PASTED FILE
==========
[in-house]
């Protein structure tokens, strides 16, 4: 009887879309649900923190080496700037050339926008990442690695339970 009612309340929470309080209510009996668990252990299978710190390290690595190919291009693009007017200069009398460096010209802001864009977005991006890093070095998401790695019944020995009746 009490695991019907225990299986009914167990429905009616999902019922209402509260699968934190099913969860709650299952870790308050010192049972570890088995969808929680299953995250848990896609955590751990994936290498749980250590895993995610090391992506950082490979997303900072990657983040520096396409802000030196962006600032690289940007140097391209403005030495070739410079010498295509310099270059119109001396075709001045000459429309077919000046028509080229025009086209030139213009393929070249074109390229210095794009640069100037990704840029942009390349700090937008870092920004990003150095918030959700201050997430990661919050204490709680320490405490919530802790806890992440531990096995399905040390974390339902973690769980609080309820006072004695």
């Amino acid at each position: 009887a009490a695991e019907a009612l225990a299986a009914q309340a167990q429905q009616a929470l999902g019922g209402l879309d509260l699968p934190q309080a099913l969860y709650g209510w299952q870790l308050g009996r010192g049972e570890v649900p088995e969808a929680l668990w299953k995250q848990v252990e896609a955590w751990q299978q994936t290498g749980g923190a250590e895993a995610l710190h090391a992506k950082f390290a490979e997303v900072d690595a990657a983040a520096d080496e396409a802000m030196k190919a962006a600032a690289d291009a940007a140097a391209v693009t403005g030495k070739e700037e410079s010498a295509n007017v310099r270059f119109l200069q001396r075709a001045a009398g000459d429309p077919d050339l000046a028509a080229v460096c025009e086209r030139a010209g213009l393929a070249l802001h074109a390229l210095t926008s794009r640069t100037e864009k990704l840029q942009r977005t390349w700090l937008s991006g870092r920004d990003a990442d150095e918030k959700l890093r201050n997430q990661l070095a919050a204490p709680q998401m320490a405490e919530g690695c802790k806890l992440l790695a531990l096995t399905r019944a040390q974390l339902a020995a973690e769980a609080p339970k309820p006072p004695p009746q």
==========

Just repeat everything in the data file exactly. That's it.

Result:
[in-house]
């Protein structure tokens, strides 16, 4: 009887879309649900923190080496700037050339926008990442690695339970 009612309340929470309080209510009996668990252990299978710190390290690595190919291009693009007017200069009398460096010209802001864009977005991006890093070095998401790695019944020995009746 009490695991019907225990299986009914167990429905009616999902019922209402509260699968934190099913969860709650299952870790308050010192049972570890088995969808929680299953995250848990896609955590751990994936290498749980250590895993995610090391992506950082490979997303900072990657983040520096396409802000030196962006600032690289940007140097391209403005030495070739410079010498295509310099270059119109001396075709001045000459429309077919000046028509080229025009086209030139213009393929070249074109390229210095794009640069100037990704840029942009390349700090937008870092920004990003150095918030959700201050997430990661919050204490709680320490405490919530802790806890992440531990096995399905040390974390339902973690769980609080309820006072004695």
């Amino acid at each position: 009887a009490a695991e019907a009612l225990a299986a009914q309340a167990q429905q009616a929470l999902g019922g209402l879309d509260l699968p934190q309080a099913l969860y709650g209510w299952q870790l308050g009996r010192g049972e570890v649900p088995e969808a929680l668990w299953k995250q848990v252990e896609a955590w751990q299978q994936t290498g749980g923190a250590e895993a995610l710190h090391a992506k950082f390290a490979e997303v900072d690595a990657a983040a520096d080496e396409a802000m030196k190919a962006a600032a690289d291009a940007a140097a391209v693009t403005g030495k070739e700037e410079s010498a295509n007017v310099r270059f119109l200069q001396r075709a001045a009398g000459d429309p077919d050339l000046a028509a080229v460096c025009e086209r030139a010209g213009l393929a070249l802001h074109a390229l210095t926008s794009r640069t100037e864009k990704l840029q942009r977005t390349w700090l937008s991006g870092r920004d990003a990442d150095e918030k959700l890093r201050n997430q990661l070095a919050a204490p709680q998401m320490a405490e919530g690695c802790k806890l992440l790695a531990l096995t399905r019944a040390q974390l339902a020995a973690e769980a609080p339970k309820p006072p004695p009746q």